Robotic Process Automation in a Post-Pandemic World: A Case Study

A new reality has settled upon us in nearly every industrial environment.

Hit by supply chain issues from one direction and the Great Resignation from the other, you must do more with less, maximize the use of the resources that you have, maintain order and harmony during a post-pandemic, world-wide mental health crisis, and all on top of what you did before.

With initial discussions happening just before lockdown, one manufacturer was just ahead of what was to come. On-site meetings with their team allowed us to observe the existing assembly process that relies upon a full-time laborer on each shift of production. The laborer pairs and connects a male and female stamped metal part. The work is slow, repetitive, and mundane, and no one wants the assignment. Automating the process had the potential to greatly increase production, provide predictable output, reduce reliance on an unstable workforce, and free up manpower to oversee the resulting, more efficient process.

Plant managers rely on being able to maintain order and have control over their environment. They require organization and reliability. Being able to automate this process frees up time and energy for them to manage other concerns within the plant.

We had worked with this customer before on smaller projects but were itching for an opportunity to demonstrate our abilities, to really shine and showcase our strengths. Our persistence paid off. We were shown a problem that would require the development of a custom, integrated solution. It addressed all of the problems laid out up front and others that were discovered along the way.

It is about growing trust with each opportunity along the way, no matter how small. When you knock it out of the park, you know they’ll come back.

Sean Thomas

Owner, Axis Engineering Group, LLC

A New Partnership

The project serves as a great example of the expanded capabilities of Axis resulting from their January 2022 acquisition of select Leader Engineering Fabrication. The purchase included a skilled and professional staff, and a 24,000 square foot manufacturing facility with fabrication and assembly areas, a machine shop and a paint booth. Although the project began ahead of the acquisition, the relationship between Axis and Leader has been developing for several years through a number of collaborative efforts for clients.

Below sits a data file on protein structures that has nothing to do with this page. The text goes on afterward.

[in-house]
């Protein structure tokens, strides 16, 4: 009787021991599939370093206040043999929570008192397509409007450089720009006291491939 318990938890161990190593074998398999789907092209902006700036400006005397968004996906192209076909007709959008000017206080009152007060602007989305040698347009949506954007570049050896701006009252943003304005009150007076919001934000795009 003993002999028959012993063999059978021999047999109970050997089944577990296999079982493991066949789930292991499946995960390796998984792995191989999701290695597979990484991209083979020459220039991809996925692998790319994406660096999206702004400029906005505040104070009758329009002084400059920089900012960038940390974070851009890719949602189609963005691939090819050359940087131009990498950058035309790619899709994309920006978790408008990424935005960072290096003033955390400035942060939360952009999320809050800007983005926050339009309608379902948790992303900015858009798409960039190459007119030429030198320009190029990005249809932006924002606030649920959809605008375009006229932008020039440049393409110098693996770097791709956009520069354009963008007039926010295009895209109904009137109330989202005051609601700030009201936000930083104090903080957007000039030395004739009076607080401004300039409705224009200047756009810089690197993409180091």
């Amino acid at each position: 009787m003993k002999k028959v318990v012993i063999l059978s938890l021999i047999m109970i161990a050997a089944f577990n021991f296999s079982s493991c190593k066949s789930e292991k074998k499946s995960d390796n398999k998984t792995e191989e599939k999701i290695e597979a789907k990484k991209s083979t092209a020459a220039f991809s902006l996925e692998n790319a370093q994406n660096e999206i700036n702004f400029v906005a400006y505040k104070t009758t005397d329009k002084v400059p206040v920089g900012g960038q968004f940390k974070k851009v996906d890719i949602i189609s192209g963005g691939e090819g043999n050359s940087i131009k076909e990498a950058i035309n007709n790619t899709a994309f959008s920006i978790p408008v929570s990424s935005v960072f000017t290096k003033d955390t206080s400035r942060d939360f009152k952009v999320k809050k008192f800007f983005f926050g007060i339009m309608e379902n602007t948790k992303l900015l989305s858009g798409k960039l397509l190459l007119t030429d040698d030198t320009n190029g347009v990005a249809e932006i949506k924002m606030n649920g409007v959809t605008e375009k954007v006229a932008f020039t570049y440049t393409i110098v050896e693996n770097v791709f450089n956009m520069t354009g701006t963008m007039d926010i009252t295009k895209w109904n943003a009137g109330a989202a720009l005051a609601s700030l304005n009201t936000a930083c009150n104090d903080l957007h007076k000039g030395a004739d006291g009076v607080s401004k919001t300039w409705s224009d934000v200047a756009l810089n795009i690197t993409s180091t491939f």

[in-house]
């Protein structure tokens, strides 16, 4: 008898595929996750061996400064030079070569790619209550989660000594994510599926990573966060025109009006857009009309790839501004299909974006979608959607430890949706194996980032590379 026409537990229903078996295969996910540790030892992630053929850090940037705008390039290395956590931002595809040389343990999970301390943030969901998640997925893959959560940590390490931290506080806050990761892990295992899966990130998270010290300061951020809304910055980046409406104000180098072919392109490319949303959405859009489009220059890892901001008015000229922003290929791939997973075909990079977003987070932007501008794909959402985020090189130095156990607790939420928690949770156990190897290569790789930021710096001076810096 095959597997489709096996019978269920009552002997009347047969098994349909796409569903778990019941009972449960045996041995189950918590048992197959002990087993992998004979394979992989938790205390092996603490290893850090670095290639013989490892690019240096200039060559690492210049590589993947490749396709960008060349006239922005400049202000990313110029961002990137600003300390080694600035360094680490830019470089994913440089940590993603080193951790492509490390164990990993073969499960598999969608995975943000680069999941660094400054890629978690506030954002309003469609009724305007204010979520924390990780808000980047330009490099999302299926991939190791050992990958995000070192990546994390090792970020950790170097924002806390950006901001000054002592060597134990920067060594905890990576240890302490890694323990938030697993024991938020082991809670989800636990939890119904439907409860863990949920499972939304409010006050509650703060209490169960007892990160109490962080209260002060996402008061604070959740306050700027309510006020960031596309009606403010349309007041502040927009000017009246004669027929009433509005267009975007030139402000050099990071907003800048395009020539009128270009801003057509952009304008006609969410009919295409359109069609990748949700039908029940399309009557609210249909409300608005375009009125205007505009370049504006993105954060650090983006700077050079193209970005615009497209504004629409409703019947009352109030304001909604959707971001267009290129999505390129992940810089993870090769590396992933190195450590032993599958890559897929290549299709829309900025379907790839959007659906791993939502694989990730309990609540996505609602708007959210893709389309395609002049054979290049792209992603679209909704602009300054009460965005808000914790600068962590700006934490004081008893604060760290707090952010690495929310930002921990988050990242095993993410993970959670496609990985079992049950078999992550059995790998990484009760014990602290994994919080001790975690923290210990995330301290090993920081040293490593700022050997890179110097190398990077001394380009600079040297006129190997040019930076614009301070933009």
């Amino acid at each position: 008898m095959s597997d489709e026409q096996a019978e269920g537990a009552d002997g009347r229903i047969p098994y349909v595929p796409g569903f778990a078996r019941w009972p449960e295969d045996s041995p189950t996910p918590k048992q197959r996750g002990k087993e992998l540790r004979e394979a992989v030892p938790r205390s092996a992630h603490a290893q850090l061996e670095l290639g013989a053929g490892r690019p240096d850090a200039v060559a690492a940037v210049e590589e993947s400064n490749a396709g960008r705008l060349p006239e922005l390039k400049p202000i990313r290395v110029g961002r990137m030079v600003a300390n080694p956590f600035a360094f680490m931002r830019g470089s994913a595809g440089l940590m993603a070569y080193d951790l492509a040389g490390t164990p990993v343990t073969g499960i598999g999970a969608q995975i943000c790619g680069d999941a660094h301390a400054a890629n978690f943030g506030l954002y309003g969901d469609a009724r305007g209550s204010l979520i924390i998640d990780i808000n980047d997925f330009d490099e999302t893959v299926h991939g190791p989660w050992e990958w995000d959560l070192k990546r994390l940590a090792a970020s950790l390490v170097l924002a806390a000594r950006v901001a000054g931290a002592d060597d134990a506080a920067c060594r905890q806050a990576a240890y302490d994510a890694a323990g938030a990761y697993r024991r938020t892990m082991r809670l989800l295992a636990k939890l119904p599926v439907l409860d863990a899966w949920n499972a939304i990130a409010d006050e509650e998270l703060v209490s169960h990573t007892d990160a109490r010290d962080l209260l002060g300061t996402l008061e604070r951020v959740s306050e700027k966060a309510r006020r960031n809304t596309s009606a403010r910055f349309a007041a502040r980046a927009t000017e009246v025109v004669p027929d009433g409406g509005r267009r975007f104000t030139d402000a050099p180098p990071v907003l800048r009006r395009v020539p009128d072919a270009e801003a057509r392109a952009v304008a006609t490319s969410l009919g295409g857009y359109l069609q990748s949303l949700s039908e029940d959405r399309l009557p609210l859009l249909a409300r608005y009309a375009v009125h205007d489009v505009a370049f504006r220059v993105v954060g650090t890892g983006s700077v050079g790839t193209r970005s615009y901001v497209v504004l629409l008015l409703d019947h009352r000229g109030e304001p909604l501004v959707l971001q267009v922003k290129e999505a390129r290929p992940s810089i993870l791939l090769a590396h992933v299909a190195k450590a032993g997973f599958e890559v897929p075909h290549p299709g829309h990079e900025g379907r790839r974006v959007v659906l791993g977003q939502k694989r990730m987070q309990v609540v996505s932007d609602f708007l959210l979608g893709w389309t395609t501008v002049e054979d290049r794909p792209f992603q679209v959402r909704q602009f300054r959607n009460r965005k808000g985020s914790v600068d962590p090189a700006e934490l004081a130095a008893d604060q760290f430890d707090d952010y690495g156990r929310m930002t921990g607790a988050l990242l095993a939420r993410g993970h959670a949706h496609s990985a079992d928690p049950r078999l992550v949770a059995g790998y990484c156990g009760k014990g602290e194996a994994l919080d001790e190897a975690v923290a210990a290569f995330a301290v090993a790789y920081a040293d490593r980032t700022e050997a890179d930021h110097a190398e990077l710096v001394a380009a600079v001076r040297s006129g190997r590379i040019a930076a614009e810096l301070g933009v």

This project created an ideal opportunity for a synergy, requiring custom machine building/fabrication and assembly, electrical & mechanical schematics & design, and HMI, PLC, robotics, and servo programming, all now performed in-house. With expanded capabilities, Axis can now perform all of the necessary services to streamline and centralize all aspects of the project to one location, enhancing efficiency, and reducing coordination efforts, travel, and opportunities for errors.

The Solution

The development of a solution utilized input from the manufacturer’s engineering and maintenance departments. Regular progress meetings were handled virtually during COVID as well as concept, proposal review, and design review meetings. Factory acceptance tests (FATs) were held on-site at Axis’ fabrication facility allowing equipment demonstrations and test runs. Delivery of an optimal, customer driven solution depends on collaboration with the people who understand the process, the environment and the challenges.

The new system retrieves both a male and female part from a 300-ton progressive die press with a 2 second cycle time, maintaining proper orientation and spacing. Parts are transported using a walking beam with two servo thrusters controlling the vertical and horizontal travel from the press. This capture from the press must happen as the two parts drop but before the parts begin to rotate. Timing must be synchronous with the press opening and closing. Axis equipment has less than two seconds to enter the press, capture the parts and remove the parts, or damage can result to either the press or the walking beam.

robot automation

Next, each pick-and-place unit picks up two complementary parts from the walking beam and loads them into the first position of the assembly station, repeating the loading process for the second position. A crowder cylinder extends to push first position and second position parts together to complete the assembly. A six-axis Fanuc robot then picks up four assembled parts and places them into one of two dunnage totes. Equipping the system with two dunnage locations allows for a continuous, uninterrupted process once a tote reaches capacity and requires a forklift for change out.

The Hurdles

The specs dictated an aggressive cycle time of four seconds for two assemblies (4 parts) as well as the need to successfully accommodate three different part types without a tooling change. With different part types having different centers of gravity, maintaining proper orientation of each, at the speed they are required to travel, was critical.

robot automation

The Results

The new system has the ability to produce in excess of 4 times the current production volume enabling the manufacturer to respond to anticipated increase in demand and market conditions. Also, oversight of this process is far easier to staff than manual assembly.

This situation is in no way out of the ordinary in a manufacturing environment. At every operation of a production line there is opportunity for improved efficiencies. Regardless of industry, manufacturers are investing in automation and vision systems to increase productivity, increase quality and reduce reliance on an unpredictable workforce.

If you have a productivity concern or a system you would like to automate, contact us.


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 See what the Axis Approach can do for your facility.